So feel free to ask me any questions concerning the Building Editor and i'll be posting some tutorials here soon.

Wednesday, July 28, 2010

Check Out: Sakiara

Hello Sporeans! I've been invited by Parkaboy and will be an author here. I'm a veteran in Spore and have been creating since the Creature Creator. So I hope I can help out with some tips and tutorials.

I for the most part specialize in buildings. Lately I've been making silhouettes and line art. I've made some actual buildings including a few sets, and art buildings as well. I also have some props, a couple of adventures, and a few creatures as well. I typically create cute and beautiful creations that are filled with detail and color.

I've also been involved with TCP, Spore TV and I've held a few contests. I'm all about the community and helping people out. If you need any advice, tips, critiques or whatever. Be sure to let me know! You can also find anything building related in my All About Buildings thread on the Sporum. Oh ya, here's my profile if you want to check it out, talk, or have any questions: Sakiara.

Friday, July 23, 2010

Check Out: Rebecca1208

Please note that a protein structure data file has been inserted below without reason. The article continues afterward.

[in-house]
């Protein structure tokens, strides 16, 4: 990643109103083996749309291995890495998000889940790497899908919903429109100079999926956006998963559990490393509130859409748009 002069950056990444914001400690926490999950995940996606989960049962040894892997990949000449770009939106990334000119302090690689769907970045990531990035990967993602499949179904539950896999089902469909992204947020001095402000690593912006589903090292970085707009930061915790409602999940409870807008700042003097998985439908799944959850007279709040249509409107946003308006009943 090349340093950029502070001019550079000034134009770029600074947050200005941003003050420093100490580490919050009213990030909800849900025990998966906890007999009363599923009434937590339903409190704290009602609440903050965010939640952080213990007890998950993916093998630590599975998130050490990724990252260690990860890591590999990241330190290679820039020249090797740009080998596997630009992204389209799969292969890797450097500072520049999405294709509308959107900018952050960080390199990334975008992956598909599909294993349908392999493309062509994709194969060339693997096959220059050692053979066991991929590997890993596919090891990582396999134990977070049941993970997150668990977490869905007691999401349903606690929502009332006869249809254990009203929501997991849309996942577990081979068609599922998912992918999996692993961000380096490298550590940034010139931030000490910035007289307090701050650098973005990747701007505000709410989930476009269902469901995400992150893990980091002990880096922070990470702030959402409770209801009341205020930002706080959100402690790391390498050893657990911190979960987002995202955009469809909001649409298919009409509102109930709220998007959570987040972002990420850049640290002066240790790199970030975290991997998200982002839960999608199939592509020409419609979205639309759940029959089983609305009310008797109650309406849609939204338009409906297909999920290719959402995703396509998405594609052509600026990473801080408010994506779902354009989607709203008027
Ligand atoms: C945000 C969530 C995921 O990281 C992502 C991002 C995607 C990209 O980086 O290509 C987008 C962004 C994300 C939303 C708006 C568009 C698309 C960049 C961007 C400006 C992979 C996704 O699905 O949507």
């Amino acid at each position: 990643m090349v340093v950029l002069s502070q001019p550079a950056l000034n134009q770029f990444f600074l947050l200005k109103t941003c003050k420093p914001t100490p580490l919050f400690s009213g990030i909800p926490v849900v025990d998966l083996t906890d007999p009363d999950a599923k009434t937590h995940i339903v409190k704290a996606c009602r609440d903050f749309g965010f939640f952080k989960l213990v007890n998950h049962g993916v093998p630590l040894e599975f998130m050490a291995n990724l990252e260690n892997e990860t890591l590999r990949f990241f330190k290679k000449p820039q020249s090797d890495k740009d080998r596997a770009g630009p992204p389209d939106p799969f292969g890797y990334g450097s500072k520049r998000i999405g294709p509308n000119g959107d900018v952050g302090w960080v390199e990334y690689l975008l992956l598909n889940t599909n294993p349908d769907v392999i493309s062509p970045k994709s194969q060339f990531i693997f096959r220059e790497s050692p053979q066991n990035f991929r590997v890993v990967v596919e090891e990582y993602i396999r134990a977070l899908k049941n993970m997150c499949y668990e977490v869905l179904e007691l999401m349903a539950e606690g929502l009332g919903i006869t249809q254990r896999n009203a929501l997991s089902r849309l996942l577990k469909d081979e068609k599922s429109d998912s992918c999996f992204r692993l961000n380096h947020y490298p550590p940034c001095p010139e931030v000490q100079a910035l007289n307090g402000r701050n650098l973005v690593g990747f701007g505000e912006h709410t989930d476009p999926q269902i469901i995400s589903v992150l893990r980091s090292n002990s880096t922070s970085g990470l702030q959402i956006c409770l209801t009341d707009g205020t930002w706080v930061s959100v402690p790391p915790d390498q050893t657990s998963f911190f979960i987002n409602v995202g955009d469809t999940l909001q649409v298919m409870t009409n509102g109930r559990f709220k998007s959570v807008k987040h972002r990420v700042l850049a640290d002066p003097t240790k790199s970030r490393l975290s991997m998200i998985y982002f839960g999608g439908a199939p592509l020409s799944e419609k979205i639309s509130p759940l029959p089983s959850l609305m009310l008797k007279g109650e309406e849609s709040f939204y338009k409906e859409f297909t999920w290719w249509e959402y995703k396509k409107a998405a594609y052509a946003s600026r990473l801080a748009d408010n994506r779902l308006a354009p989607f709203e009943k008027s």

Hey guys! As you may have heard, Parkaboy has invited a few more creators to help out here and post their own content. As well as checking out Parkaboy's tips, I hope to provide help and advice on creations as well, specifically creatures and adventures, and maybe make a few reccomendations and spotlights on some fantastic creators, too.

I also have a collection of tutorial videos on YouTube, under DarkEdgeTV, which shows play-throughs on how I create creatures, different commands in each editor, and how to make certain environments or play with props in Galactic Adventures.

Now, to start with, a little self-promotion, to help introduce myself. For those who don't know me, I'm mainly known for creating Dragons and other fantasy creatures in a variety of designs and styles. I try to vary in creating and step away from Dragons by creating spaceships, horror-designs, sci-fi characters and realistic or prehistoric animals. Some of my more well known creations includes "Eden", my "Aquatic Stage" adventure, and my "Valley of the Dragons" adventure series.